We’ve come a long way since the 50s, when cigarette brands would often sponsor popular television programs. In 1971, all tobacco ads were banned from TV and radio. Now, more than four decades later, tobacco advertising is one of the most highly regulated forms of marketing around. Despite these efforts, smoking is still the leading cause of avoidable death in the United States.
While we often focus on the nicotine in cigarettes as being dangerous – and it IS highly addictive – many scientists now believe that ingredient is not what causes cancer for smokers or those exposed to second-hand smoke. Instead, it’s the “burn,” the toxic chemicals that are created when tobacco and filler products burn while someone is smoking that is the real danger.
Developed by a pharmacist in China with a three-pack-a-day habit, the product was created as a way for him to keep smoking without developing lung cancer as his father did. But just how does it work? An e-cigarette is a device that uses a small battery to atomize a pure liquid solution of nicotine. Nothing is burned, so there’s no ash or smoke.
This has many insisting that e-cigs are a safe way to smoke. Others go further, claiming they can help you quit smoking altogether. A new study in the British journal Lancet that looked at a small sampling of smokers found that e-cigarettes might be slightly more effective than nicotine patches in helping people kick the habit. Before you run out to buy a starter kit, though, it’s important to know that the devices are not an FDA-approved method for smoking cessation.
The jury is still out on whether e-cigs really do provide a way to get a nicotine fix while avoiding all the health problems of traditional cigarettes. Some experts suggest that this new delivery method makes it as harmless as other addictive substances like caffeine. Others are more skeptical. Since e-cigarettes are unregulated in the United States, there are no laws that require manufacturers to tell you what you are actually inhaling. The unknown is one of the many qualities of e-cigarettes that groups like the American Lung association don’t like.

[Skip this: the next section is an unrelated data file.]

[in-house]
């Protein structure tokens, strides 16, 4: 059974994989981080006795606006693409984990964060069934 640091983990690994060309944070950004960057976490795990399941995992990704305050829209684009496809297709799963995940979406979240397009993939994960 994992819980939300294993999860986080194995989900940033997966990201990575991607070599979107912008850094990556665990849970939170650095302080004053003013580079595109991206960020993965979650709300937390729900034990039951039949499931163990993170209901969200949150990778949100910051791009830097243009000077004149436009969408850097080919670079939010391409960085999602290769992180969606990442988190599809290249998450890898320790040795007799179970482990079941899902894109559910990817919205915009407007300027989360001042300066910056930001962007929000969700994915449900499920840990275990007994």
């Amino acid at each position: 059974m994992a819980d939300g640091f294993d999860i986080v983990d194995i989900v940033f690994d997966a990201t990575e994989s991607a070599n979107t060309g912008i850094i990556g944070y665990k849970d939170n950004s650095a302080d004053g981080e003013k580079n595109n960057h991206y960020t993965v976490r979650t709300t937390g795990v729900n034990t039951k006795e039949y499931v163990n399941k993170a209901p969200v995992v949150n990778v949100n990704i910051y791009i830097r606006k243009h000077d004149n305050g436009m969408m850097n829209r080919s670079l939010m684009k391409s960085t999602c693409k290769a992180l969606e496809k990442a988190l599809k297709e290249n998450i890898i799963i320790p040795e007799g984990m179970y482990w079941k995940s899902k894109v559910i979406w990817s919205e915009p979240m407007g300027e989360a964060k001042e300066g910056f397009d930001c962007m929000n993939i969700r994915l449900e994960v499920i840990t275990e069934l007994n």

One group that is drawn to e-cigs is young people. In fact, a study from the Centers for Disease Control and Prevention shows that more teens and children are trying e-cigarettes. Who can blame them, with kid-friendly flavors like gummy bear and cookies & cream? While tobacco use has been on the decline with kids, this latest CDC study shows a growing number of middle and high school students have tried e-cigarettes, making it a troubling trend.
If you or someone you love needs treatment for an addiction and co-occurring disorder, call The Oaks at La Paloma at the toll-free helpline on our homepage. Someone is there to take your call 24 hours a day and answer any questions you have about treatment, financing or insurance.
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